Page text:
How to Have a Drop-Down Box in PowerPoint
By Ryan Menezes
PowerPoint presentations can collect user input in addition to displaying static information. One way to collect input is to use a drop-down box, which offers a series of values from which users can choose. For example, if you create a presentation that clients use to customize their orders, a drop-down box can offer a selection of different sizes. Drop-down boxes are advanced controls that are only available through PowerPoint's Developer ribbon, and you must populate the drop-down box using Visual Basic code.
Click the "File" tab and select "Options" to open the PowerPoint Options dialog box.
Click "Customize Ribbon," click the check box next to "Developer," then click "OK."
Click the "Combo Box" icon in the Developer tab's Controls group, then drag and drop it over the slide to add the drop-down box.
Click "Visual Basic" in the ribbon's Code group to open PowerPoint's Visual Basic editor.
Type the following into the slide's code window to run a routine when the drop-down box first loads:
Private Sub ComboBox1_GotFocus() If ComboBox1.ListCount = 0 Then AddDropDownItems End If End Sub
Type the following code block to add items to the drop-down box:
Sub AddDropDownItems() ComboBox1.AddItem "1" ComboBox1.AddItem "2" ComboBox1.AddItem "3" ComboBox1.ListRows = 3 End Sub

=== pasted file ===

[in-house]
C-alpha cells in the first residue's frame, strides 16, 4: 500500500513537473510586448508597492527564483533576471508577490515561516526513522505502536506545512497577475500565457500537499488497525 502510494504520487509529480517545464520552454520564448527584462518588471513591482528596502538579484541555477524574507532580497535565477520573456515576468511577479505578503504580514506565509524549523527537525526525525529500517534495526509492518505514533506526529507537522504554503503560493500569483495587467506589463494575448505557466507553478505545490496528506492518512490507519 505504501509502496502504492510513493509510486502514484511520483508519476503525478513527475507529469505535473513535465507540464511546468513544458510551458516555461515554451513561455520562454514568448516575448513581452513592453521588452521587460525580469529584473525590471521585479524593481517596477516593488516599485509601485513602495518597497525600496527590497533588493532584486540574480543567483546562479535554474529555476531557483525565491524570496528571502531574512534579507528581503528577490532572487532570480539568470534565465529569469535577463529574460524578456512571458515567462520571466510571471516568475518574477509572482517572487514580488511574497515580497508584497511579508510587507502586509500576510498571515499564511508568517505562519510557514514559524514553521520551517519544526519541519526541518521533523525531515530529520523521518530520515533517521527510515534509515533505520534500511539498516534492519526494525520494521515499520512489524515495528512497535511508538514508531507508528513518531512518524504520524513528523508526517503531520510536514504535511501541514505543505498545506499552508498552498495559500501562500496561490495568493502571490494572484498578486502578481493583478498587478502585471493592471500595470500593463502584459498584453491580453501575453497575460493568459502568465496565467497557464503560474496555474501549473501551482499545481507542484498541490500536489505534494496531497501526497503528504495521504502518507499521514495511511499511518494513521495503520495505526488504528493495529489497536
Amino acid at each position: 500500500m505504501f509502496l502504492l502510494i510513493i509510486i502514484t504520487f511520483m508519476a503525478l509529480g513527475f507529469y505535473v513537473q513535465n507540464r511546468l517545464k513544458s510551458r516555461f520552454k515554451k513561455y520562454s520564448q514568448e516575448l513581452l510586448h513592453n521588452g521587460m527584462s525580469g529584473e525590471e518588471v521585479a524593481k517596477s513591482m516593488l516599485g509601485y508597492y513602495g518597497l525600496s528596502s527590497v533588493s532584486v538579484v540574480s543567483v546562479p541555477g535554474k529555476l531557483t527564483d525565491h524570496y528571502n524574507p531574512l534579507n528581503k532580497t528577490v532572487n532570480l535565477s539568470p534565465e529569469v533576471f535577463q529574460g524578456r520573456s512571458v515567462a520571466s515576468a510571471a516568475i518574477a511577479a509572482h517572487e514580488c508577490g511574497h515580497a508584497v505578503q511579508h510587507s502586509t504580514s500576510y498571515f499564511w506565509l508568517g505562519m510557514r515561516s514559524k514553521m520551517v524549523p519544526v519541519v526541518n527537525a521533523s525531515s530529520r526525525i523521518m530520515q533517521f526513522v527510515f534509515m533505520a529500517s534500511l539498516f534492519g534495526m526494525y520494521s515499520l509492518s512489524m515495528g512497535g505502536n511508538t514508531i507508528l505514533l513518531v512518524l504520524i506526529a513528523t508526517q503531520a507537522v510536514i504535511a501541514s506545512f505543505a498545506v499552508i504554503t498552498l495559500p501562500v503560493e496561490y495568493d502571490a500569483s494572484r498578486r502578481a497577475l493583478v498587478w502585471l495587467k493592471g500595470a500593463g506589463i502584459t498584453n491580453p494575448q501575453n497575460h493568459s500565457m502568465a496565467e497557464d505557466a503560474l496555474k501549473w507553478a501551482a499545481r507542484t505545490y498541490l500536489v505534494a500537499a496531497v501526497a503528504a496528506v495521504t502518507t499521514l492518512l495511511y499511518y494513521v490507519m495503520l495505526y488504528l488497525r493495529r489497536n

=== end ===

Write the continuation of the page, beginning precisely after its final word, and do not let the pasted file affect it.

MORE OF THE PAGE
Replace each of the elements in Step 7's example code with your data, adding new lines if necessary. For example, to add "Small," "Medium," "Large" and "Extra Large" to the drop-down box, change the code to the following:
Sub AddDropDownItems() ComboBox1.AddItem "Small" ComboBox1.AddItem "Medium" ComboBox1.AddItem "Large" ComboBox1.AddItem "Extra Large" ComboBox1.ListRows = 4 End Sub
Note that the value in "ComboBox1.ListRows" is now "4" because there are four values in the drop-down box.
Save and run your presentation to preview the populated drop-down box.
Ryan Menezes is a professional writer and blogger. He has a Bachelor of Science in journalism from Boston University and has written for the American Civil Liberties Union, the marketing firm InSegment and the project management service Assembla. He is also a member of Mensa and the American Parliamentary Debate Association.